A huge development planned to the north of Heber City has requested to become a part of the city through an application to the council. City council and the developers are close to finalizing the annexation agreement.
The buildout of the area known as the Sorenson property will ultimately result in 5,700 units on 8,000 acres located to the north of Heber City’s current development. The project will include three village centers, one clustered near the UVU campus, another near the southern end of the Jordanelle Reservoir and the final in the Jordanelle Mountains.
Heber City Mayor Kellen Potter says finalizing the annexation of the project into the city will be the culmination of months of work by city staff, council and the developers.
“There’s been a lot of studies, and a lot of discussions,” Potter said. “I mean hours and hours have been put in by a lot of people to try and workout a master development agreement that would ensure that it's something that's beneficial to the city, that the city is protected, that it looks and feels the way that the people are wanting developments to feel for the future of Heber. And also, so that the developer feels secure in what their investment is going to be, and they also have some predictability.”
Council will hold a special meeting Saturday morning to review some final items in the agreement that city staff and the developer have negotiated. If the council approves the master development agreement all indications are that the annexation will be approved Tuesday evening.
One of the items the city is negotiating is a second access to the Jordanelle Mountain village, through Coyote canyon.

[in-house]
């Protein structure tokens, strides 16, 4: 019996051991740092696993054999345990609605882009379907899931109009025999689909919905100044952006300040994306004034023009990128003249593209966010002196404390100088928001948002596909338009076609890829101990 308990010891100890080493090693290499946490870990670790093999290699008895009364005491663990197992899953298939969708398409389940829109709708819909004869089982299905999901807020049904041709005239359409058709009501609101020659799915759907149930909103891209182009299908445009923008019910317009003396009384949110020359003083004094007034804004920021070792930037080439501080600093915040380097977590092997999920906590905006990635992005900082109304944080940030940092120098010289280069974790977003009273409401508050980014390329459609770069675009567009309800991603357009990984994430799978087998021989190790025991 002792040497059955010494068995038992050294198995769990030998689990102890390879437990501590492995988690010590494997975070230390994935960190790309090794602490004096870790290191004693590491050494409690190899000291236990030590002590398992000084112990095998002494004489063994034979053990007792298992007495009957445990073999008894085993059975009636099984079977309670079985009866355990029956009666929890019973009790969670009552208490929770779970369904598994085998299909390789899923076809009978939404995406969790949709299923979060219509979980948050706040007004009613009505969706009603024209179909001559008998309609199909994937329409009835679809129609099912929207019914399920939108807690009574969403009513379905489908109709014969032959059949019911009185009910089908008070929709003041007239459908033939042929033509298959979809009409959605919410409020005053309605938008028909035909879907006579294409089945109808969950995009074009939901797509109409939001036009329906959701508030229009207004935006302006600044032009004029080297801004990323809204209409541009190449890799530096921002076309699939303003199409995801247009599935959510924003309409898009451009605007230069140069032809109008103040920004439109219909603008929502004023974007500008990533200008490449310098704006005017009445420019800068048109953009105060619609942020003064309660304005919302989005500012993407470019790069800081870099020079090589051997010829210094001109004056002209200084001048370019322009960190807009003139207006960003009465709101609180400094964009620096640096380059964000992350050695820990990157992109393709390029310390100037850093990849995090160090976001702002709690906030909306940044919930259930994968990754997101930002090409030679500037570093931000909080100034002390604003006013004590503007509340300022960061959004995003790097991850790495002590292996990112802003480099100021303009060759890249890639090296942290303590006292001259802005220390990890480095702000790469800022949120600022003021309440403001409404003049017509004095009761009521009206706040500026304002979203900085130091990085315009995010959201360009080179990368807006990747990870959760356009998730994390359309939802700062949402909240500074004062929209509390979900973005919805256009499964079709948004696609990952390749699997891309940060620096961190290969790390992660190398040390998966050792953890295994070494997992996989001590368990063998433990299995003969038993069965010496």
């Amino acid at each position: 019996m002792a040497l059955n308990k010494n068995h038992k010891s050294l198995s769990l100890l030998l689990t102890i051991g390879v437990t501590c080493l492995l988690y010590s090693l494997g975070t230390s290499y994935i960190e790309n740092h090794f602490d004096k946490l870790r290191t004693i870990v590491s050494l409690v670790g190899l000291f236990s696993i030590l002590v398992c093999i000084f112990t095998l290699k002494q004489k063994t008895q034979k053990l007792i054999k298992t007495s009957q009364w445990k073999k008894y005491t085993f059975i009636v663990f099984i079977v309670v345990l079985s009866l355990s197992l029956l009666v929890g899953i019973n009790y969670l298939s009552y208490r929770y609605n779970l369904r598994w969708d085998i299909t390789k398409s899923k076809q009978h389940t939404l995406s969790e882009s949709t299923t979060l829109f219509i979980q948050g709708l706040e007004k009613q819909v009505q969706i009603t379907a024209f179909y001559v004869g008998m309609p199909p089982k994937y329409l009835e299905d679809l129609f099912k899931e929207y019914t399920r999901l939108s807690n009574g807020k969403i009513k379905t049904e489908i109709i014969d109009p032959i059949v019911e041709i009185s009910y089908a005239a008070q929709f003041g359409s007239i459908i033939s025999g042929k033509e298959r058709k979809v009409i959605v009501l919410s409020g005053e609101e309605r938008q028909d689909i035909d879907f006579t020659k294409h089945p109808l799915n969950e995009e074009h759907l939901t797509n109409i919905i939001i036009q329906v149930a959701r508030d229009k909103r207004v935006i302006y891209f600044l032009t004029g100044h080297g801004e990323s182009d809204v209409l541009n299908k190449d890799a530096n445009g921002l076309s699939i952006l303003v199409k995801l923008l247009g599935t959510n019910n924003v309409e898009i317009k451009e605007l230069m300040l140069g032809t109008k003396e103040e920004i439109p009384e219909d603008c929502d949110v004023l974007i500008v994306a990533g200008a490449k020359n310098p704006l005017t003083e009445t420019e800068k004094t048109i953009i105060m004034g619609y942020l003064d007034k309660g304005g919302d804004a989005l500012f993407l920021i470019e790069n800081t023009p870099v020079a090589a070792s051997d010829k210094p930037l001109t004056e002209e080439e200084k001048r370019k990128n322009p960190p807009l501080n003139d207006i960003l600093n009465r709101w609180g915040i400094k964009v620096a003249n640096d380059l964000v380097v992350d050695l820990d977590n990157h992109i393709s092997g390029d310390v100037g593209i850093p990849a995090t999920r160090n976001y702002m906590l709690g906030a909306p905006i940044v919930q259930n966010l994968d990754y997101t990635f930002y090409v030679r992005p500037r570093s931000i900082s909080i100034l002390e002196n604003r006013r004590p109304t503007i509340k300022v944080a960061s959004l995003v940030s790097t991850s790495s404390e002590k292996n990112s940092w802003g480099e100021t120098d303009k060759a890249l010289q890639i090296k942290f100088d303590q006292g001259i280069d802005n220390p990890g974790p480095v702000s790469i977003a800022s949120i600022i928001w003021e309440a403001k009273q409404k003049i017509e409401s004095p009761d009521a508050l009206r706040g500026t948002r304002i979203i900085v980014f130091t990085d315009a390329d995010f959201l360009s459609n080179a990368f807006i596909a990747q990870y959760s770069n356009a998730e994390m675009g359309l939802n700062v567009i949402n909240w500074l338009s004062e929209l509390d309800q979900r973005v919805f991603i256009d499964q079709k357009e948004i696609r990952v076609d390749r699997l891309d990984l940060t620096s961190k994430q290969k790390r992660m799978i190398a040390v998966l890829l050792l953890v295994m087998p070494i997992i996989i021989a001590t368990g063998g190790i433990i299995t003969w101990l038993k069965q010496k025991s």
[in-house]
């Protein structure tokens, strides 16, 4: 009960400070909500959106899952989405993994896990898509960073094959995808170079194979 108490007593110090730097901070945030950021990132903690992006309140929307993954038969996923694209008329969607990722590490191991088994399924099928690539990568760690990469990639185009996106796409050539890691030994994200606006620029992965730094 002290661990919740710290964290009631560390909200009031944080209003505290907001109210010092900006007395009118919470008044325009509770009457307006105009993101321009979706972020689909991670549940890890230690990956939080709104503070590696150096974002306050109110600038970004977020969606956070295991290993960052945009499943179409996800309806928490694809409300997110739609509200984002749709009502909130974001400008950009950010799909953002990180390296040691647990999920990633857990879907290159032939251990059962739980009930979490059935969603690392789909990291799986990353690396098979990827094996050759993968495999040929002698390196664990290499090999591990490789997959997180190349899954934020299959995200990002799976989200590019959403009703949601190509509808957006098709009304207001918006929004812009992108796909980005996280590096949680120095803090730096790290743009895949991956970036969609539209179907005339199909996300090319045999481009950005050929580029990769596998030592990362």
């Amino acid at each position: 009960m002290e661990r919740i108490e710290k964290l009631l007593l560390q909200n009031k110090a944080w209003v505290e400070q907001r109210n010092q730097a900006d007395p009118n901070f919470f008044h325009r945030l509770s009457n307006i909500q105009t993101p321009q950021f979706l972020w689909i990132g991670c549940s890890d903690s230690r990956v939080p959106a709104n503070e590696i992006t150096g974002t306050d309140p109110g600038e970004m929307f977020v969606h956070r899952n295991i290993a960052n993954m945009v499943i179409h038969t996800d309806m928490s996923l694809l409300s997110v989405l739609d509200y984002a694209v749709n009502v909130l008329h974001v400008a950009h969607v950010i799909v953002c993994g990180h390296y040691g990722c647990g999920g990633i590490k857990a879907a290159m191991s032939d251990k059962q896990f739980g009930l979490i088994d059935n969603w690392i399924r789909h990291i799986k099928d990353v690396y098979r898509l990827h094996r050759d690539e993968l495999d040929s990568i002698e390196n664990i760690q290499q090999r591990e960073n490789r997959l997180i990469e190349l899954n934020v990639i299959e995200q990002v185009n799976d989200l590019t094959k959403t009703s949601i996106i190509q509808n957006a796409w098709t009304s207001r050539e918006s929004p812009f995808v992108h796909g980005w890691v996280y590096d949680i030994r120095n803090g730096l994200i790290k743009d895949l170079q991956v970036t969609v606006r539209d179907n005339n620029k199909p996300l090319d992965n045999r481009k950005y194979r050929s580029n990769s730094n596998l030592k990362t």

“It won't happen initially,” Potter continued. “I don't know what the final version will say, but the council is pushing to have there be that second access, which is closer to the existing Heber City. It seems like it would make more sense for emergency access and other reasons to have another access. So, my assumption is there will be that second access point.”
Another negotiation is in regard to the location of affordable housing within the development. City ordinance requires any development larger than 10 homes to have 10% of the project include affordable housing or pay a fee instead. The latest agreement excludes the developers from placing all of the affordable housing in one location of the development and encourages them instead to spread the housing throughout the project.
Potter says it’s a tricky balance to work on such a huge application.
“It’s a huge annexation,” Potter explained. “Obviously nothing this size has ever been done in Heber. Eight-thousand acres, it's a lot, but it would happen anyway. That's kind of been the thing that's propelling it, is they already had entitlements and density from the county. So, should it be a part of the county, or should it be a part of the city? So, I assume that once this agreement is worked out that the council will adopt it. I haven't heard of any opposition from the council, it's mainly just working out details. So, I expect it to happen sometime in May, if it doesn't happen on Tuesday.”
Both Saturday and Tuesday meetings will be conducted remotely due to COVID-19.